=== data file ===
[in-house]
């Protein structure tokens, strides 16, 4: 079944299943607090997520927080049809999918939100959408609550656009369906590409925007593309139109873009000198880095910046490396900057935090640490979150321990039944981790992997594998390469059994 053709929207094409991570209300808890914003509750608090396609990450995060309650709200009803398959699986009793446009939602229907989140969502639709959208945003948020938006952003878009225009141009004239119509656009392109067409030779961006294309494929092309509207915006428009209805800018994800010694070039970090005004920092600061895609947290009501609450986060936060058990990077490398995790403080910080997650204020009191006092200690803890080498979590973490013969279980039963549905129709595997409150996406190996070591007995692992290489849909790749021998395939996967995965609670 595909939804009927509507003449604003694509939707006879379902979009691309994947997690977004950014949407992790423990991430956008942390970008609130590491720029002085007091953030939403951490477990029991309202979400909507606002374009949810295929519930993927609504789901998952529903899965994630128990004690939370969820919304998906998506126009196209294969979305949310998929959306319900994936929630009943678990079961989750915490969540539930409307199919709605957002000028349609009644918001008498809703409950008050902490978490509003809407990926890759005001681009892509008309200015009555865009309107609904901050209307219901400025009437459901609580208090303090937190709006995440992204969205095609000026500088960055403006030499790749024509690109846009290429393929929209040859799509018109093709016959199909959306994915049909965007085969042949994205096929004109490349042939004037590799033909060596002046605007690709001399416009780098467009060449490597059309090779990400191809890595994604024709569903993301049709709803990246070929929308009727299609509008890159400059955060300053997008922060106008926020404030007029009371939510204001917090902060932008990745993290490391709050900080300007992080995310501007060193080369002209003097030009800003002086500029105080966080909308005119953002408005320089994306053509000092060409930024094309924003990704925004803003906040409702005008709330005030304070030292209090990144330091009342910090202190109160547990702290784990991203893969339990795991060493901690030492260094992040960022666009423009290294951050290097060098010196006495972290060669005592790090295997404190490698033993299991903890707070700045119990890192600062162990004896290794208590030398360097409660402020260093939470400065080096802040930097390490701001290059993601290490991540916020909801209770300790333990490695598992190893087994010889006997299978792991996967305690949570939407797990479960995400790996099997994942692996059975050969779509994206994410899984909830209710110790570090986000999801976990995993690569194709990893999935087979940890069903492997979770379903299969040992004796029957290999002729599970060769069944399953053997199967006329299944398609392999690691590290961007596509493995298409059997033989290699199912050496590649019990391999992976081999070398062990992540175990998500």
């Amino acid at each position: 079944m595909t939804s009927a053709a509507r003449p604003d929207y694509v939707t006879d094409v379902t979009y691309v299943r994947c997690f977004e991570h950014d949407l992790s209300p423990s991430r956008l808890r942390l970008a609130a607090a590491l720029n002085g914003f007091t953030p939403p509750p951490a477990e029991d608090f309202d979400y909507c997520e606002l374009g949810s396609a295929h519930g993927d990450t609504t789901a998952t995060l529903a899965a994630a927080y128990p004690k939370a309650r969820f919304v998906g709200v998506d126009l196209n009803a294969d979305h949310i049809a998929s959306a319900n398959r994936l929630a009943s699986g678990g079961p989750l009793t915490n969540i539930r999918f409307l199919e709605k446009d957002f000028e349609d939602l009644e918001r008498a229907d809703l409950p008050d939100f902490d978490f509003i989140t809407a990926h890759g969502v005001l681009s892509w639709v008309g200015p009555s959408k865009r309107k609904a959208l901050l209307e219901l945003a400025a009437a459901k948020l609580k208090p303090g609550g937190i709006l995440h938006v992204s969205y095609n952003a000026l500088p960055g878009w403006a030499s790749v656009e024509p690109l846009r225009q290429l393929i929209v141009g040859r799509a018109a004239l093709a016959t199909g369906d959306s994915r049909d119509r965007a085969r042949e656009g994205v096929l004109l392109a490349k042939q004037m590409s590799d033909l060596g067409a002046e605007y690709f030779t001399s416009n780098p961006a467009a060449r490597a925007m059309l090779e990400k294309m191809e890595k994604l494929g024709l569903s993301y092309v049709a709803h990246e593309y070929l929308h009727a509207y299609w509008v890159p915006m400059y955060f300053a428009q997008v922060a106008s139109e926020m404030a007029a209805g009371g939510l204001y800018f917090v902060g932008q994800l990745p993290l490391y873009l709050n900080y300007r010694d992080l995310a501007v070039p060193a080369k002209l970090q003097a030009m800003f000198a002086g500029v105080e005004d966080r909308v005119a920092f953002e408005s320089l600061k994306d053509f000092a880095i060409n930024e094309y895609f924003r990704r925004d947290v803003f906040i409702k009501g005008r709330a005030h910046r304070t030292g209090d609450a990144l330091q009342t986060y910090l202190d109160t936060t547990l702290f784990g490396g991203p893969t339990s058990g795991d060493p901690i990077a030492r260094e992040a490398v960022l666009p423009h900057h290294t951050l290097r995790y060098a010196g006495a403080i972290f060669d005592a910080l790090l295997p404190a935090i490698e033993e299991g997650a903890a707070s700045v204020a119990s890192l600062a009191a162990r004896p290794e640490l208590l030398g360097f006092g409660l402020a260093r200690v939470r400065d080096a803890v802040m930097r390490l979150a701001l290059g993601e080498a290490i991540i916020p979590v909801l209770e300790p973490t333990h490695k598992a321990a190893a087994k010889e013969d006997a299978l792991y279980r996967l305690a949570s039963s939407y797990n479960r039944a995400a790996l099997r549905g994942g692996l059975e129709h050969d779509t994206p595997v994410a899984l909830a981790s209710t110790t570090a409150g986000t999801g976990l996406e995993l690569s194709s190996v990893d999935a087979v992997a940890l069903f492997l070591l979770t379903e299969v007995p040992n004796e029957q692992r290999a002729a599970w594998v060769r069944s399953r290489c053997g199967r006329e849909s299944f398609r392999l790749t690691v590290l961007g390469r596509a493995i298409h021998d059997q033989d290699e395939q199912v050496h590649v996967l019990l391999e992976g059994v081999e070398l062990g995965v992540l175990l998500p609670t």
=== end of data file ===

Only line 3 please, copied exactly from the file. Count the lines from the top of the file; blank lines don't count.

């Amino acid at each position: 079944m595909t939804s009927a053709a509507r003449p604003d929207y694509v939707t006879d094409v379902t979009y691309v299943r994947c997690f977004e991570h950014d949407l992790s209300p423990s991430r956008l808890r942390l970008a609130a607090a590491l720029n002085g914003f007091t953030p939403p509750p951490a477990e029991d608090f309202d979400y909507c997520e606002l374009g949810s396609a295929h519930g993927d990450t609504t789901a998952t995060l529903a899965a994630a927080y128990p004690k939370a309650r969820f919304v998906g709200v998506d126009l196209n009803a294969d979305h949310i049809a998929s959306a319900n398959r994936l929630a009943s699986g678990g079961p989750l009793t915490n969540i539930r999918f409307l199919e709605k446009d957002f000028e349609d939602l009644e918001r008498a229907d809703l409950p008050d939100f902490d978490f509003i989140t809407a990926h890759g969502v005001l681009s892509w639709v008309g200015p009555s959408k865009r309107k609904a959208l901050l209307e219901l945003a400025a009437a459901k948020l609580k208090p303090g609550g937190i709006l995440h938006v992204s969205y095609n952003a000026l500088p960055g878009w403006a030499s790749v656009e024509p690109l846009r225009q290429l393929i929209v141009g040859r799509a018109a004239l093709a016959t199909g369906d959306s994915r049909d119509r965007a085969r042949e656009g994205v096929l004109l392109a490349k042939q004037m590409s590799d033909l060596g067409a002046e605007y690709f030779t001399s416009n780098p961006a467009a060449r490597a925007m059309l090779e990400k294309m191809e890595k994604l494929g024709l569903s993301y092309v049709a709803h990246e593309y070929l929308h009727a509207y299609w509008v890159p915006m400059y955060f300053a428009q997008v922060a106008s139109e926020m404030a007029a209805g009371g939510l204001y800018f917090v902060g932008q994800l990745p993290l490391y873009l709050n900080y300007r010694d992080l995310a501007v070039p060193a080369k002209l970090q003097a030009m800003f000198a002086g500029v105080e005004d966080r909308v005119a920092f953002e408005s320089l600061k994306d053509f000092a880095i060409n930024e094309y895609f924003r990704r925004d947290v803003f906040i409702k009501g005008r709330a005030h910046r304070t030292g209090d609450a990144l330091q009342t986060y910090l202190d109160t936060t547990l702290f784990g490396g991203p893969t339990s058990g795991d060493p901690i990077a030492r260094e992040a490398v960022l666009p423009h900057h290294t951050l290097r995790y060098a010196g006495a403080i972290f060669d005592a910080l790090l295997p404190a935090i490698e033993e299991g997650a903890a707070s700045v204020a119990s890192l600062a009191a162990r004896p290794e640490l208590l030398g360097f006092g409660l402020a260093r200690v939470r400065d080096a803890v802040m930097r390490l979150a701001l290059g993601e080498a290490i991540i916020p979590v909801l209770e300790p973490t333990h490695k598992a321990a190893a087994k010889e013969d006997a299978l792991y279980r996967l305690a949570s039963s939407y797990n479960r039944a995400a790996l099997r549905g994942g692996l059975e129709h050969d779509t994206p595997v994410a899984l909830a981790s209710t110790t570090a409150g986000t999801g976990l996406e995993l690569s194709s190996v990893d999935a087979v992997a940890l069903f492997l070591l979770t379903e299969v007995p040992n004796e029957q692992r290999a002729a599970w594998v060769r069944s399953r290489c053997g199967r006329e849909s299944f398609r392999l790749t690691v590290l961007g390469r596509a493995i298409h021998d059997q033989d290699e395939q199912v050496h590649v996967l019990l391999e992976g059994v081999e070398l062990g995965v992540l175990l998500p609670t």